c. “She is handsome, energetic, executive, but to me she seems … temperamentally incapable of enthusiasm. … She has her own fortune and lives her own life. For some reason, she wishes to remain Mrs. X.”

d. “Men are all right for friends, but as soon as you marry them they turn into cranky old fathers, even the wild ones. They begin to tell you what’s sensible and what’s foolish, and want you to stick at home all the time.”

5. Maxims. Life lessons run through both books. Which one of the following is not by Cather?

a. “Living’s too much trouble unless one can get something big out of it.”

b. “The children you don’t especially need, you have always with you, like the poor. But the bright ones get away from you.”

c. “Sin is a thing that writes itself across a man’s face. It cannot be concealed.”

d. “Some memories are realities, and are better than anything that can ever happen to one again.”

6. Humorous Asides. Cather’s portraits of unlikable characters provide some comic relief. Which one of the following lines is not by Cather?

a. “Her face had a kind of heavy, thoughtless beauty, like a pink peony just at the point of beginning to fade. … She gave the impression of wearing a cargo of splendid merchandise.”

b. “X was an intensely dreary girl … who had failed so far to marry, and seemed to have no biological reason for existing.”

c. “X [had a] very fat wife, who had a farm of her own, and who bossed her husband, I was delighted to hear.”

d. “It was excruciating to sit there day after day and hear her; there was something shameless and indecent about not singing true.”

7. On Nature. Which of the following lines is not from Cather’s works?

a. “This earth seemed to her young and fresh and kindly, a place where refugees from old, sad countries were given another chance. … a naïve, generous country.”

b. [About apple trees in an orchard]: “’I love them as if they were people,’ she said, rubbing her hand over the bark. ‘There wasn’t a tree here when we first came. We planted every one.’”

c. X was “drinking her coffee and forcing open the petals of the roses with an ardent and rather rude hand.”

d. “Through the screaming wind they heard things crashing and things hurtling and dashing with unbelievable velocity. A baby rabbit, terror ridden, squirmed through a hole in the floor.”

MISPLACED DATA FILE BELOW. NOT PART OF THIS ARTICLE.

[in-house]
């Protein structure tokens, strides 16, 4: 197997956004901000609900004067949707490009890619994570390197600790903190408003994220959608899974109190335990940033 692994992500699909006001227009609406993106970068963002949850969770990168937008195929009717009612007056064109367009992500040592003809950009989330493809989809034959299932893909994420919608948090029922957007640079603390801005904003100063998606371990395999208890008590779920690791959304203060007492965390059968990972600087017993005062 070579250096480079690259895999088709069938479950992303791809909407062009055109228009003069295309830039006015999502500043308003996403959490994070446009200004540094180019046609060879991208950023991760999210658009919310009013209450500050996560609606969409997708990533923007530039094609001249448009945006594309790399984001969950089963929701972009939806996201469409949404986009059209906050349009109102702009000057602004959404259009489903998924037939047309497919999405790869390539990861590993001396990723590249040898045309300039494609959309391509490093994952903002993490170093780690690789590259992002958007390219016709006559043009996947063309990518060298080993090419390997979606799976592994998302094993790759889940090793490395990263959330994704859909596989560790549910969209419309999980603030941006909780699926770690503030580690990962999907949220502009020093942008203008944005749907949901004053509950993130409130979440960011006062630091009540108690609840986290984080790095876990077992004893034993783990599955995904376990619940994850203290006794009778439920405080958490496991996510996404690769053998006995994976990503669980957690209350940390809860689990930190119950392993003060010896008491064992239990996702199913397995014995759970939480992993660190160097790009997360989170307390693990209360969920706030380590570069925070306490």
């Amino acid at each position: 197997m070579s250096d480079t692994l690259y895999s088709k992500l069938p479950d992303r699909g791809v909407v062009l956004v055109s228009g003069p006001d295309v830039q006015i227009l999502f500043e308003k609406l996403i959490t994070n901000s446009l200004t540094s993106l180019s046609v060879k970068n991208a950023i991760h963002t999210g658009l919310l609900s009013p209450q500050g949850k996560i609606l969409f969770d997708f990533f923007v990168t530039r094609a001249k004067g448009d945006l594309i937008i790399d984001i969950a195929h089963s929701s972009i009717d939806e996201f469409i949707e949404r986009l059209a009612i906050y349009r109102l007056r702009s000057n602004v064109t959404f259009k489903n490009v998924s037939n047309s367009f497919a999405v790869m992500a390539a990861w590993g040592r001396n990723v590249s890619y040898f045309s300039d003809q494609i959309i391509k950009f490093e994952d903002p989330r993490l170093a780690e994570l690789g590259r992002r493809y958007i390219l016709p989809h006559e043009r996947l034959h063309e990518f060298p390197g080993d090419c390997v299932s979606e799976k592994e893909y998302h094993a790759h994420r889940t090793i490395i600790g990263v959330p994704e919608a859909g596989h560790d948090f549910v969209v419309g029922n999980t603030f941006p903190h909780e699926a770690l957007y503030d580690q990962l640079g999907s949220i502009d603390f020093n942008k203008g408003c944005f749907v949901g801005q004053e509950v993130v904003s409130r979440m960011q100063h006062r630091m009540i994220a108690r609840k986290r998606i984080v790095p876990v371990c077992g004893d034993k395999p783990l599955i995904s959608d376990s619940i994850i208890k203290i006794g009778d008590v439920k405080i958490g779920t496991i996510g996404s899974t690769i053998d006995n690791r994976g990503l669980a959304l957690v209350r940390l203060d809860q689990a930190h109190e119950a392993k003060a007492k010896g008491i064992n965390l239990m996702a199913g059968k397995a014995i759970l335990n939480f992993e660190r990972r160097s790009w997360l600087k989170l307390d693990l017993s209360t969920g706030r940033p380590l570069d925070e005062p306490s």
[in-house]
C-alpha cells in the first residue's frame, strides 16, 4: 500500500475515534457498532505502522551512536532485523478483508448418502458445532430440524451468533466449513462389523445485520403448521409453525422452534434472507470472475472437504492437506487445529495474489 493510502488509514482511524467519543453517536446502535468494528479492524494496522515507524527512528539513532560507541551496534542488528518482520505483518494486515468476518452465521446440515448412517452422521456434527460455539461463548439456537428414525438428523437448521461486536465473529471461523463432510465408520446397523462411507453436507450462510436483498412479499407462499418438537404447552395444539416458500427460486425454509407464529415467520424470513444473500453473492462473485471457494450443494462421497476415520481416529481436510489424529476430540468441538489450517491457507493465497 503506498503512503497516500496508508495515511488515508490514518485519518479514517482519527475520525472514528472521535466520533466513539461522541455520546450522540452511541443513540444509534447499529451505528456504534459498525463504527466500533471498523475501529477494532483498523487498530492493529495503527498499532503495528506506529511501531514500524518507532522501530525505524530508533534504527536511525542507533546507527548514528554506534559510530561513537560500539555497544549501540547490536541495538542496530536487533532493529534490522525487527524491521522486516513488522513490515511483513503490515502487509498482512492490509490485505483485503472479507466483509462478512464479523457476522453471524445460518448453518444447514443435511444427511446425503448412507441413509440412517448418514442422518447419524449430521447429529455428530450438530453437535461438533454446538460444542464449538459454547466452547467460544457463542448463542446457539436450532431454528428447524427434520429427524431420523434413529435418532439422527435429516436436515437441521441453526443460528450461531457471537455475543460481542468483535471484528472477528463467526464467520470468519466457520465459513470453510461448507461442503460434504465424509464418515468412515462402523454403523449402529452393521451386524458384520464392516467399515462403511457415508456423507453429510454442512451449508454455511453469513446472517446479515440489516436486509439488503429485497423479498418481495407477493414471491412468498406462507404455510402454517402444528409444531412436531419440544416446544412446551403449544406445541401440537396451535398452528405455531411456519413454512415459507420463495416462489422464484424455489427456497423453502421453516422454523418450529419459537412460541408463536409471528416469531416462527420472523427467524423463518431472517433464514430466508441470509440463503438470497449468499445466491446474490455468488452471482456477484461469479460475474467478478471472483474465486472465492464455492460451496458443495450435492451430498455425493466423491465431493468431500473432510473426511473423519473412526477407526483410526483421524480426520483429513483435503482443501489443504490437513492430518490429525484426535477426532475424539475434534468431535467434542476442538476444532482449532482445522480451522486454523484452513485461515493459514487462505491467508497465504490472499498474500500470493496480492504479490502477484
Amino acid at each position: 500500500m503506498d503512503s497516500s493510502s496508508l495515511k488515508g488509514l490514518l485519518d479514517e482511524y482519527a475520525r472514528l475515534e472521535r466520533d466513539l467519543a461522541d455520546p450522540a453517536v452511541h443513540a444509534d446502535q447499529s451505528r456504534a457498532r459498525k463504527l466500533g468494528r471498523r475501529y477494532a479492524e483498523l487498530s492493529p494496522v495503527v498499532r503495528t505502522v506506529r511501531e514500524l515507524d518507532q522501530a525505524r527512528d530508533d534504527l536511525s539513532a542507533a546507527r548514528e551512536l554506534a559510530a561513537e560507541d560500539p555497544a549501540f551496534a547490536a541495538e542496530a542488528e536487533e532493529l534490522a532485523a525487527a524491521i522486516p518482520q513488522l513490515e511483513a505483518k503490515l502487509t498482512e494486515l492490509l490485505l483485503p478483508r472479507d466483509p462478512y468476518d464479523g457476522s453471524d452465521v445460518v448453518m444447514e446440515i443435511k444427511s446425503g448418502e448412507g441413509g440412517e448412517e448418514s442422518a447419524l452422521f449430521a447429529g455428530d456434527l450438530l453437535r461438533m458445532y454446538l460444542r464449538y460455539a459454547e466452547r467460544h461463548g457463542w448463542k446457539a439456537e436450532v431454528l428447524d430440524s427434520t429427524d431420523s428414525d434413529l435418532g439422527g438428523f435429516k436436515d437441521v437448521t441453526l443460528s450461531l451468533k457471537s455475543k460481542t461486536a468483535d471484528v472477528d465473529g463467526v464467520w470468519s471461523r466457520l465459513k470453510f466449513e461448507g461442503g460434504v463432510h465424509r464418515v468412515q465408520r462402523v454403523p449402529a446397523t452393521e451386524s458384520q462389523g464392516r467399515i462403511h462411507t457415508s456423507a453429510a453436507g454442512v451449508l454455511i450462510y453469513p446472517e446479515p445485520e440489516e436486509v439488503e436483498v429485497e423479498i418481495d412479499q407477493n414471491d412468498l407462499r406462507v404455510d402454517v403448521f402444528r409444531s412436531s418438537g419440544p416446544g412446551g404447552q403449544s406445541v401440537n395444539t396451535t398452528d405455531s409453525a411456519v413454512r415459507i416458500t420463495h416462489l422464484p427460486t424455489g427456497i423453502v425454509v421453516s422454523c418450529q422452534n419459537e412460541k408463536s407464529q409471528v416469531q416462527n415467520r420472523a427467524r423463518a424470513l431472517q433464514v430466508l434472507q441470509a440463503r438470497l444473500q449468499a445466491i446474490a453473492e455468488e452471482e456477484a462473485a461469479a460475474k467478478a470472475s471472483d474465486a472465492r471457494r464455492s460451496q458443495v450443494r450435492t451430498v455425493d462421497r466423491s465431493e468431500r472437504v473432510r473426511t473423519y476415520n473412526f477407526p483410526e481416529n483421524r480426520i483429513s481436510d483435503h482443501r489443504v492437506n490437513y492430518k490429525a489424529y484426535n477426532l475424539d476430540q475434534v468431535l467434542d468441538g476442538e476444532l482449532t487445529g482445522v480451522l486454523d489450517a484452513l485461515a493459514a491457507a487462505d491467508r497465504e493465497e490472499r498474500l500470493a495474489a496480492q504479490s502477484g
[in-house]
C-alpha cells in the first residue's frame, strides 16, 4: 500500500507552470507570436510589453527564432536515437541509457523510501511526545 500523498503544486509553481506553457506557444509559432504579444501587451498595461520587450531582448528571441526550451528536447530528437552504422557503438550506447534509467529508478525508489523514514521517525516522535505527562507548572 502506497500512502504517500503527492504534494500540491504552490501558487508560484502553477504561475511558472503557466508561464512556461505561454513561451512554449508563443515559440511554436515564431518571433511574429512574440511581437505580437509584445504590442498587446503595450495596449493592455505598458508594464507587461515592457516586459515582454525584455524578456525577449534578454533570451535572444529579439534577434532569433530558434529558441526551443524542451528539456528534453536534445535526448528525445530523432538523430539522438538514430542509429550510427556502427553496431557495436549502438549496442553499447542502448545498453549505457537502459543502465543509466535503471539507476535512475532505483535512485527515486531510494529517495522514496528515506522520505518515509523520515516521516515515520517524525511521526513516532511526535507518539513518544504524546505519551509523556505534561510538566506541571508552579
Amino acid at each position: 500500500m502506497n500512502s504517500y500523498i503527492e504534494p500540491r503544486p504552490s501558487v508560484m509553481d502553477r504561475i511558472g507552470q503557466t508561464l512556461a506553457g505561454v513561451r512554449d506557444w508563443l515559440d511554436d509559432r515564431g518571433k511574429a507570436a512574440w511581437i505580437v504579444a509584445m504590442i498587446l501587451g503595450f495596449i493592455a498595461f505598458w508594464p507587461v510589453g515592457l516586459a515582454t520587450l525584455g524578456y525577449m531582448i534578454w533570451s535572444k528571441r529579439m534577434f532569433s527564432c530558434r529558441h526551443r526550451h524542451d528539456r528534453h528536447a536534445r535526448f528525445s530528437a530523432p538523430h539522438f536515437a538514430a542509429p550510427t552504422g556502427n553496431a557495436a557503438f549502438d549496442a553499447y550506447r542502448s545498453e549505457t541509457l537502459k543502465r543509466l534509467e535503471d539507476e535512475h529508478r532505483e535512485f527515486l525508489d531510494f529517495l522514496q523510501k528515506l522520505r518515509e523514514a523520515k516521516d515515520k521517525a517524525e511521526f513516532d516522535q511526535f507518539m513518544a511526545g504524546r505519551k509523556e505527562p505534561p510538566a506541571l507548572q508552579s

8-10. Finding beauty in an imperfect world. Match the quote to the character. Characters include: a. Thea Kronberg; b. Ántonia Cuzak; c. Lena Lingard

8. “She laughed her mellow, easy laugh, that was either very artless or very comprehending, one never knew quite which. … I caught a faint odor of violet sachet.”

9. “She could lie there hour after hour in the sun and listen to the strident whir of the big locusts, and to the light, ironical laughter of the quaking asps. … her power to think seemed converted into a power of sustained sensation.”

10. “A stalwart, brown woman, flat-chested, her curly, brown hair a little grizzled … She was there, in the full vigor of her personality, battered but not diminished.”

11. An origin tale. Although it details the lives of many immigrants, My Ántonia claims to be narrated by a person who was born in the USA. What state is their birthplace?

a. Oklahoma  

b. Indiana       

c. Iowa           

d. Nebraska                 .

ANSWERS

1. d.

2. e.

3. a.

4. b. (That quote is from Villette by Charlotte Brontë.)

5. c. (That quote is from The Picture of Dorian Grey by Oscar Wilde.)

6. b. (That quote is from The Pursuit of Love by Nancy Mitford.)

7. d. (That quote is from Their Eyes Were Watching God by Zora Neale Hurston.)

8. c.

9. a.

10. b

11. d.

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bittersweet thoughts on the Ides of March

“Bittersweet” (or douce-amère, sweetbitter in French) sums up the memories that are seeping into thought this morning. Ambivalent and a little sad, a little happy.

What triggered it was the following email: “I last wrote to you on 3/10/20, two years ago, to cancel the writing workshop, Write YOUR Story.” The rest of the letter explains hopes for recommencing the workshop but still…

Two years have disappeared, two years of isolation, anxiety, and collective worry. Two years is a lot when you are only 8 years old. It’s been two years while those kids whose story, which never even got a title and remains unfinished, have been growing up. [BTW: The spring 2020 group story was a reverse fairy tale, modeled on “Hans in Luck,” by the Brothers Grimm. Our protagonist: a 12-year-old girl who loves gardening. In keeping with the original genre, our heroine is given, and loses, money and treasures one after another. At the ending, she’d be left with nothing, or at least no material profit. I was so curious to know how they’d spin that, the nothingness.]

It is bittersweet, the memory of covid-19 and all who have died, who were sick, who remain devastated by memory or physical disability, that plague. Equally fragile are those who got better but who remain terrified by the memory of having a plague.

Yet look at the sweet hopefulness in the children’s faces seen here. If ever we needed a reason to keep going, it’s in these faces.

Look at those adorable girls who joined the class in 2015, seen above. They are teenagers now, adults. Yet I bet they’ll remember the warm feeling of fun we all shared, how fun it was to write and illustrate Nabiki and Ruby: An Outer Space Fairy Tale.

That creative energy has to be good for the planet!

May your activities this week, as we head into the notorious IDES OF MARCH, be creative and good for the planet too. Despite the horrors that have transpired on March 15 in years past, history does not need to repeat itself. We can do better. We must!